Better to follow the example of a saint or blessed as we know that they lived a holy life. Some random person at church could look very prayerful but what they are praying about is that their mistress isn’t pregnant or something.

Judging from your posts you get a lot of erroneous information from these casual conversations.

I’m just gong to say it: It is super weird to think that you or anyone is observing someone for signs or changes in holiness.

When a priest is preaching about sin and your mind goes to the person across the aisle who you know is/was having an affair, cheats on their taxes, contracepts (or think they do because it’s a small family) or what-have-you, then you are looking in the wrong place. The person who one should look at first is oneself. “Am I guilty of that sin?” “Have I been in the past; have I confessed, repented?”

The other reason I say that it’s weird is because it’s very uncomfortable to be the one being observed. A couple of personal examples: The woman who came up to me after confession and asked what I confessed because I “was so holy” :shudder: or a friend of my mom’s who asked my mom if everything was okay when I did not go to communion. Maybe I wasn’t in the state of grace and that is no one’s business; or maybe I forgot to keep the fast but then jumping to the conclusion that I might have commit a mortal sin lacks charity. Either way, it’s rude and uncharitable.


#10

Bruised, or maybe you had already received at an earlier mass! This is why people should mind their own business. :confused:


#11

Exactly. Most likely I forgot I needed to assist my mom that day and mindlessly grabbed a snack. But what if I was in mortal sin due to masturbation or something? I reeeeally don’t want people to imagine what sins I’ve been committing.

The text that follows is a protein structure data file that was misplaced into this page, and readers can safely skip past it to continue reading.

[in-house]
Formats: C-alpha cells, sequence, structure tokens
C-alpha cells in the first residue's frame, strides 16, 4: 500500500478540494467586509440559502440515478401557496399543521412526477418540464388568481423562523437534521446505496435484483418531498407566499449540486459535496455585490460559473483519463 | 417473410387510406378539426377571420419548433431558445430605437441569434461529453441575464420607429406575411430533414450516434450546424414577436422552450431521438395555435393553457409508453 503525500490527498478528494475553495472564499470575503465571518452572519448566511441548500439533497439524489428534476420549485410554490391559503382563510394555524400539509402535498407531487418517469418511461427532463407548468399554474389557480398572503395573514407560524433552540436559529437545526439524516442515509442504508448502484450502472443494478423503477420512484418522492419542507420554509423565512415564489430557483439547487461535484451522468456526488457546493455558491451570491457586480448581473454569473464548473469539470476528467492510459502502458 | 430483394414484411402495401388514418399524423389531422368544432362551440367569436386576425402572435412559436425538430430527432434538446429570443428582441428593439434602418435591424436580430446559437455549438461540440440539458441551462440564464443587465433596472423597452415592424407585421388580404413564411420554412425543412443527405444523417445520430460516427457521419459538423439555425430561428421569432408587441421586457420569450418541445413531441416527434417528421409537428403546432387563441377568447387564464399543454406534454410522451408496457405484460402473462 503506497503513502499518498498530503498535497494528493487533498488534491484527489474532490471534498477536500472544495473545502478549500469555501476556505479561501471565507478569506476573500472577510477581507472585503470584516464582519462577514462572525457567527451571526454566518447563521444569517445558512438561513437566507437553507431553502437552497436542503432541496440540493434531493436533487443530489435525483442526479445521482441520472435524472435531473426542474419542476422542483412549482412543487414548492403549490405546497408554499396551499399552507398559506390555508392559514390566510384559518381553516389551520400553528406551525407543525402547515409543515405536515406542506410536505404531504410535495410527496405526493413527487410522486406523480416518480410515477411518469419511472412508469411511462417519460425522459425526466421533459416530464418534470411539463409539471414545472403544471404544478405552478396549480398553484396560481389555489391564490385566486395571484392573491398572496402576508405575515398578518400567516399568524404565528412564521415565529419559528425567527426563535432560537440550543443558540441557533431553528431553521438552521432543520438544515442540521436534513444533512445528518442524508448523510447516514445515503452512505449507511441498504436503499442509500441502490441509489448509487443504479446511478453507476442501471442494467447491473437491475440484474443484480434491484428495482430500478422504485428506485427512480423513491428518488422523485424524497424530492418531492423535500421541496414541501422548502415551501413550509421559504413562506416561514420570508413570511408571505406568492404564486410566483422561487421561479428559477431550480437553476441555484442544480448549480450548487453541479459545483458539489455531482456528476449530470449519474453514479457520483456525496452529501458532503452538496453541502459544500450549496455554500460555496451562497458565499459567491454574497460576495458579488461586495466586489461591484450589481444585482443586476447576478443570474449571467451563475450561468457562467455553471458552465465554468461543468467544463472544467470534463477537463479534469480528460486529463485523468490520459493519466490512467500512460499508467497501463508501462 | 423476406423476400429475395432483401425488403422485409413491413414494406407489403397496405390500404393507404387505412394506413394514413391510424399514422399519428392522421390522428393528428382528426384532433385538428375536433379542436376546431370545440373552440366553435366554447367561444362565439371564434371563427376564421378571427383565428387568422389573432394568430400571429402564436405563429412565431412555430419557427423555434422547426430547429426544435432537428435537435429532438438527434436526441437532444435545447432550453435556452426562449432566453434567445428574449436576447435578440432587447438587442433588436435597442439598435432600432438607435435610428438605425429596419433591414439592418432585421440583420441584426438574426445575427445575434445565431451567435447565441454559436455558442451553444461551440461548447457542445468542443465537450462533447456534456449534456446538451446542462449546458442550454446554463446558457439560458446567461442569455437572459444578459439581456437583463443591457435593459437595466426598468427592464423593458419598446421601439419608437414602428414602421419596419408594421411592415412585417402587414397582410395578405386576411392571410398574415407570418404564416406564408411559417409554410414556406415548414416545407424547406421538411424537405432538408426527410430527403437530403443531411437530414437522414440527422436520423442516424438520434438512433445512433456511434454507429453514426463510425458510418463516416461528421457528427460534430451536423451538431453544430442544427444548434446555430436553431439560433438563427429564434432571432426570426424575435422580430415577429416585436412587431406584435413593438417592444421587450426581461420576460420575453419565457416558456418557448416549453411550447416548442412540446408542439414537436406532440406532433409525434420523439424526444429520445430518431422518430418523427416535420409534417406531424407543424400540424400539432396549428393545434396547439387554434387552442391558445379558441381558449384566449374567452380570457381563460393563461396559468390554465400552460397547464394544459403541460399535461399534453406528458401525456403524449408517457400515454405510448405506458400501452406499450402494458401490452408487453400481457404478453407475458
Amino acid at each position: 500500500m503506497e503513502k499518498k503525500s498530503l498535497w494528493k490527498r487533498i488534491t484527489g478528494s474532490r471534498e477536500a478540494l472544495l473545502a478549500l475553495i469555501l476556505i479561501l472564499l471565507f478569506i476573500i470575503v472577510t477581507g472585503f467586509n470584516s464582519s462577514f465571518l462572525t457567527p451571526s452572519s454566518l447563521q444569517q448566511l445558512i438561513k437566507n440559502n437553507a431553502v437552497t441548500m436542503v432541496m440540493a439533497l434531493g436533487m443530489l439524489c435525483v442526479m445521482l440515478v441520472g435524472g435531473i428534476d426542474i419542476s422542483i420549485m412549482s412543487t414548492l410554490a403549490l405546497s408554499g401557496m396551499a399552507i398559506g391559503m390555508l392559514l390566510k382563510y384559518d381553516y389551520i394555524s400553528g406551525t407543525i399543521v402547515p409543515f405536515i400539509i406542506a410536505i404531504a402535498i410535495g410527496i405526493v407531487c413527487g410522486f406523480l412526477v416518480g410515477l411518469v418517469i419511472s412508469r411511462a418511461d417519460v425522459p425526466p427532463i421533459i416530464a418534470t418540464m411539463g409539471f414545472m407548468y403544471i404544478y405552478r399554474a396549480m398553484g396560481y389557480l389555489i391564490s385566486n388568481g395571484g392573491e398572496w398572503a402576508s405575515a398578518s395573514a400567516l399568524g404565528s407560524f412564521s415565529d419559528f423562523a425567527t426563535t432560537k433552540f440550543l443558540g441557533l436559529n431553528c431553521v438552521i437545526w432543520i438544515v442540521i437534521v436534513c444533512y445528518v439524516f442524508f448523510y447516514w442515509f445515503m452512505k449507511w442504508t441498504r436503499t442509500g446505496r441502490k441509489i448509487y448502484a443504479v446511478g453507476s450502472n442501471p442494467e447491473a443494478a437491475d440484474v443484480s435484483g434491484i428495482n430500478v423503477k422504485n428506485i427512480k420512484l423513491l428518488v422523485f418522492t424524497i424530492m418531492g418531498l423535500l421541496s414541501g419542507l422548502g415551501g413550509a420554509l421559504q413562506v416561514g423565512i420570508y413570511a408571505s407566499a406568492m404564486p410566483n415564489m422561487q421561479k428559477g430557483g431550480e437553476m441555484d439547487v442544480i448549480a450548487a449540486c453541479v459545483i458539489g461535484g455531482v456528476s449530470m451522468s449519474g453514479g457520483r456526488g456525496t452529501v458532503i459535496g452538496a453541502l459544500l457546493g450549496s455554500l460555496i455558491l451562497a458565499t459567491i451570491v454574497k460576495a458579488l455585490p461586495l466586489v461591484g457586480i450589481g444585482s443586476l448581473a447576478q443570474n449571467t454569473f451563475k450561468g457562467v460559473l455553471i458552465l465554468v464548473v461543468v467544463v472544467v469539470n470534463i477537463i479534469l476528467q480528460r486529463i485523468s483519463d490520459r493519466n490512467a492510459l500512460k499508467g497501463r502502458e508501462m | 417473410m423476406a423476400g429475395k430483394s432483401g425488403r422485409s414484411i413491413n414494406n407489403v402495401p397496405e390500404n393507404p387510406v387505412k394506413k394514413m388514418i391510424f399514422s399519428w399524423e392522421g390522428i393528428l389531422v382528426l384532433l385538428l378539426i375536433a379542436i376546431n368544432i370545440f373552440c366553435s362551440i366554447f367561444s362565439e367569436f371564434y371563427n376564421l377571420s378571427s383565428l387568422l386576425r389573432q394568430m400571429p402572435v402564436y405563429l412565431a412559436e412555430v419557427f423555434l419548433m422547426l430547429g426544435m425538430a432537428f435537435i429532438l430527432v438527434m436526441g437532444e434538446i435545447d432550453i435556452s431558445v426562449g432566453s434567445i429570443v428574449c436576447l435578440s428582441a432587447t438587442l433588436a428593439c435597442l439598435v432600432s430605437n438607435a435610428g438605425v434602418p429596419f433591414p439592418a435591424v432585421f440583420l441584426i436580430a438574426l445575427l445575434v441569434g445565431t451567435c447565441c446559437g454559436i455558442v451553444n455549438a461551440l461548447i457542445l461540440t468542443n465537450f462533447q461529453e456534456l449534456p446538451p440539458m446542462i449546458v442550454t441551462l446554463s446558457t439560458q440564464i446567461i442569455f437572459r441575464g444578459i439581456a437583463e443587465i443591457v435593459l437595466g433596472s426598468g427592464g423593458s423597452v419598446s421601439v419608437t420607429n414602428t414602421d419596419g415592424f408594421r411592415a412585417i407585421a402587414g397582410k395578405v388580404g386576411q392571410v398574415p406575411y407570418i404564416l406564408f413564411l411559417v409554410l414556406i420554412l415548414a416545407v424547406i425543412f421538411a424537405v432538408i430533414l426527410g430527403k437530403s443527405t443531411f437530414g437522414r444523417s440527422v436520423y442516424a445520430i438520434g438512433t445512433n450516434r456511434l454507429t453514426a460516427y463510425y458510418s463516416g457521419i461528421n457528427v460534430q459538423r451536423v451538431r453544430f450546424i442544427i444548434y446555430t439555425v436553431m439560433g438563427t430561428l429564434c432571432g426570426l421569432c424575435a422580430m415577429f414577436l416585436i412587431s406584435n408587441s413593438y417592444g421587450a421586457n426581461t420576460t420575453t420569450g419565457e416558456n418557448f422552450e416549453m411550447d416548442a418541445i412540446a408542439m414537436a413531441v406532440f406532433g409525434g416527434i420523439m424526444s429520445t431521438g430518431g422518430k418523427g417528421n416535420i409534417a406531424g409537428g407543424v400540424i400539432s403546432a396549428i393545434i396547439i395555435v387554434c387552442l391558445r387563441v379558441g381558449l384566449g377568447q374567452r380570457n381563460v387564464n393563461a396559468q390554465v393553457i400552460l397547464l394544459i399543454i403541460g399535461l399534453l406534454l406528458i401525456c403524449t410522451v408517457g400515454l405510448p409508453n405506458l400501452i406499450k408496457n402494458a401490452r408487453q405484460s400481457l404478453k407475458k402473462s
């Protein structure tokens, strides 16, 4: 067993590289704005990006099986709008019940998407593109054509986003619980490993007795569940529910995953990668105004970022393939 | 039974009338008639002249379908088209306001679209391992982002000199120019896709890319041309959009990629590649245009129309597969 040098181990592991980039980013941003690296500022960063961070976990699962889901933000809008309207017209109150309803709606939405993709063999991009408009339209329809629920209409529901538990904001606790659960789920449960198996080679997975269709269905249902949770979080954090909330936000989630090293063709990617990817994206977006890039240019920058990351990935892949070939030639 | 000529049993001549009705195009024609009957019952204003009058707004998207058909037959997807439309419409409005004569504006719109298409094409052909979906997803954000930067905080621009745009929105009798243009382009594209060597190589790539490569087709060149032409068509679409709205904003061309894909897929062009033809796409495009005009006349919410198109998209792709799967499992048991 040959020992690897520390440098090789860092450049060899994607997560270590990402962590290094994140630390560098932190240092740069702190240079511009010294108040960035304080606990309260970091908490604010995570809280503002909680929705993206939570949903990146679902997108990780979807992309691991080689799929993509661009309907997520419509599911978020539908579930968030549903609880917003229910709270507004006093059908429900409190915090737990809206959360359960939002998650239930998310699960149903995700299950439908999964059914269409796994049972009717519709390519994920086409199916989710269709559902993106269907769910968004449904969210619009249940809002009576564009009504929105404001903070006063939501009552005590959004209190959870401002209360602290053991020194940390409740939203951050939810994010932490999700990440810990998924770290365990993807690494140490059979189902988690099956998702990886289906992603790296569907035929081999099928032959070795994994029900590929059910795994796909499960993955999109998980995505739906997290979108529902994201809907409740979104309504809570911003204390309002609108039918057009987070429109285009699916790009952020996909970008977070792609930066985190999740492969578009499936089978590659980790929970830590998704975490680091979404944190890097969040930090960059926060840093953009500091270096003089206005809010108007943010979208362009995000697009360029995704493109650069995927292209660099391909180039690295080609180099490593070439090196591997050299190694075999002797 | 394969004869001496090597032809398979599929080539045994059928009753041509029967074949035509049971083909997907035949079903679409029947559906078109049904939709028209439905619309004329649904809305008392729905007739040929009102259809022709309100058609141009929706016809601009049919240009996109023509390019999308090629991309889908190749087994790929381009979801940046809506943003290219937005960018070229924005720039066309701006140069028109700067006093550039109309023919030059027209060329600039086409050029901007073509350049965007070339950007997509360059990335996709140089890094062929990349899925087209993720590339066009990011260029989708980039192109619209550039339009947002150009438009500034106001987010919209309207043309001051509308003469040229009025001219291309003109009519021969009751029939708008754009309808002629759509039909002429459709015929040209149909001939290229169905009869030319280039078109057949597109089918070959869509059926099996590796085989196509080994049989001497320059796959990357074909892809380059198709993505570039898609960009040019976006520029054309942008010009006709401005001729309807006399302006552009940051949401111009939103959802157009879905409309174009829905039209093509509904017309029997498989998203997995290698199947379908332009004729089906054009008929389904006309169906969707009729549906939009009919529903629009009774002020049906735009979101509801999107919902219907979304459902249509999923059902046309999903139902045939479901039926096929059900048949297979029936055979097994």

Also, it can have the unfortunate result in someone going up to communion while in the state of mortal sin just to avoid being gossiped about.


#12

Let 'em gossip. It’s on them, not you.


#13

True. But IIRC some people on CAF expressed that they couldn’t deal with the scrutiny and remember how I could relate after my experience after confession.

A somewhat related topic came up a few months ago and I though about sharing my experiences because some posters said that they never had someone do this like it was rare; I don’t know how rare it is but I also recall thinking it was something that the priest should mention to the congregation or have a blurb in the bulletin because I think it happens more than we think.


#14

Those - are some excellent points.
I have heard it said that " holy " means - to be separated from.
As I think of it - the church does now seem like a people at peace. 75% of them anyways.

“I’m not sure what you’re expecting to see: a light shining on them”
Well, Moses did come down from the mountain - radiating - from his face - lol


#15

St. John of the Cross (I believe) said very wisely that we ought to always assume that those around us are holier than us.


#16

So I have another personal experience with this (you are obviously not the only one who does this sort of thing)…anyway…A gentleman I knew from a prayer group I happened to go to weekday Mass at my parish (different from where the prayer group was located) and I remember him remarking how when he saw me how I had a beam of light shining down on me like it was some sign. Dude, I was just sitting where the light was good enough to read my book lol


#17